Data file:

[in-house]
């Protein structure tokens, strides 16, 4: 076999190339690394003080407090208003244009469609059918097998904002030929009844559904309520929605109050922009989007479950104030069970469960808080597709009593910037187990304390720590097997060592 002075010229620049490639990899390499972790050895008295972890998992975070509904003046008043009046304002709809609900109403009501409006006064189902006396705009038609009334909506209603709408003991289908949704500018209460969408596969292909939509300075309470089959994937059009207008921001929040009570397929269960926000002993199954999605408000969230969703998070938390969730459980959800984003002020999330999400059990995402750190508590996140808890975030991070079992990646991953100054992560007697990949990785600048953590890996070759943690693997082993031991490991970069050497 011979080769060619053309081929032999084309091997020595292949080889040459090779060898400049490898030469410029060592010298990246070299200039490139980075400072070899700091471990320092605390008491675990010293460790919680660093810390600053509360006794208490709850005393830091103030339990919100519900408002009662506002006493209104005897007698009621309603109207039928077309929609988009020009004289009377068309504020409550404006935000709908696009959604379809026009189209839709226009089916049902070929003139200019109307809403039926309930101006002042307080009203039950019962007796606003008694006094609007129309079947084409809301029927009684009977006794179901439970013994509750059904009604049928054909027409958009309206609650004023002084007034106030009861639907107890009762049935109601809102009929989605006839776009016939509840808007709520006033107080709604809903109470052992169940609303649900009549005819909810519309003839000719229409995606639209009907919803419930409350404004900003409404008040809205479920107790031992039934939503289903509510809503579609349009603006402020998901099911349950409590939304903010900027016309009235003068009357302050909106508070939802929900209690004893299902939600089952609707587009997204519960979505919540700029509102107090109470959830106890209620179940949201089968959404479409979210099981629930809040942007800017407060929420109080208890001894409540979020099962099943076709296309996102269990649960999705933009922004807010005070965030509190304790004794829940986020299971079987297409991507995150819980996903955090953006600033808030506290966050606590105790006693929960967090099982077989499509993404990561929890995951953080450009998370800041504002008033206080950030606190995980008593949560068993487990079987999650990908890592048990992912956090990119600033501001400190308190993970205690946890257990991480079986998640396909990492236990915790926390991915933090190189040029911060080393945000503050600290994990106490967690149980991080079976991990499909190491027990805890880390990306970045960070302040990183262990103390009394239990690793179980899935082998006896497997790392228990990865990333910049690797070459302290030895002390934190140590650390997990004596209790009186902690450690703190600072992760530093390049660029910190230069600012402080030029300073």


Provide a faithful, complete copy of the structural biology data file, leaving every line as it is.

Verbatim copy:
[in-house]
């Protein structure tokens, strides 16, 4: 076999190339690394003080407090208003244009469609059918097998904002030929009844559904309520929605109050922009989007479950104030069970469960808080597709009593910037187990304390720590097997060592 002075010229620049490639990899390499972790050895008295972890998992975070509904003046008043009046304002709809609900109403009501409006006064189902006396705009038609009334909506209603709408003991289908949704500018209460969408596969292909939509300075309470089959994937059009207008921001929040009570397929269960926000002993199954999605408000969230969703998070938390969730459980959800984003002020999330999400059990995402750190508590996140808890975030991070079992990646991953100054992560007697990949990785600048953590890996070759943690693997082993031991490991970069050497 011979080769060619053309081929032999084309091997020595292949080889040459090779060898400049490898030469410029060592010298990246070299200039490139980075400072070899700091471990320092605390008491675990010293460790919680660093810390600053509360006794208490709850005393830091103030339990919100519900408002009662506002006493209104005897007698009621309603109207039928077309929609988009020009004289009377068309504020409550404006935000709908696009959604379809026009189209839709226009089916049902070929003139200019109307809403039926309930101006002042307080009203039950019962007796606003008694006094609007129309079947084409809301029927009684009977006794179901439970013994509750059904009604049928054909027409958009309206609650004023002084007034106030009861639907107890009762049935109601809102009929989605006839776009016939509840808007709520006033107080709604809903109470052992169940609303649900009549005819909810519309003839000719229409995606639209009907919803419930409350404004900003409404008040809205479920107790031992039934939503289903509510809503579609349009603006402020998901099911349950409590939304903010900027016309009235003068009357302050909106508070939802929900209690004893299902939600089952609707587009997204519960979505919540700029509102107090109470959830106890209620179940949201089968959404479409979210099981629930809040942007800017407060929420109080208890001894409540979020099962099943076709296309996102269990649960999705933009922004807010005070965030509190304790004794829940986020299971079987297409991507995150819980996903955090953006600033808030506290966050606590105790006693929960967090099982077989499509993404990561929890995951953080450009998370800041504002008033206080950030606190995980008593949560068993487990079987999650990908890592048990992912956090990119600033501001400190308190993970205690946890257990991480079986998640396909990492236990915790926390991915933090190189040029911060080393945000503050600290994990106490967690149980991080079976991990499909190491027990805890880390990306970045960070302040990183262990103390009394239990690793179980899935082998006896497997790392228990990865990333910049690797070459302290030895002390934190140590650390997990004596209790009186902690450690703190600072992760530093390049660029910190230069600012402080030029300073």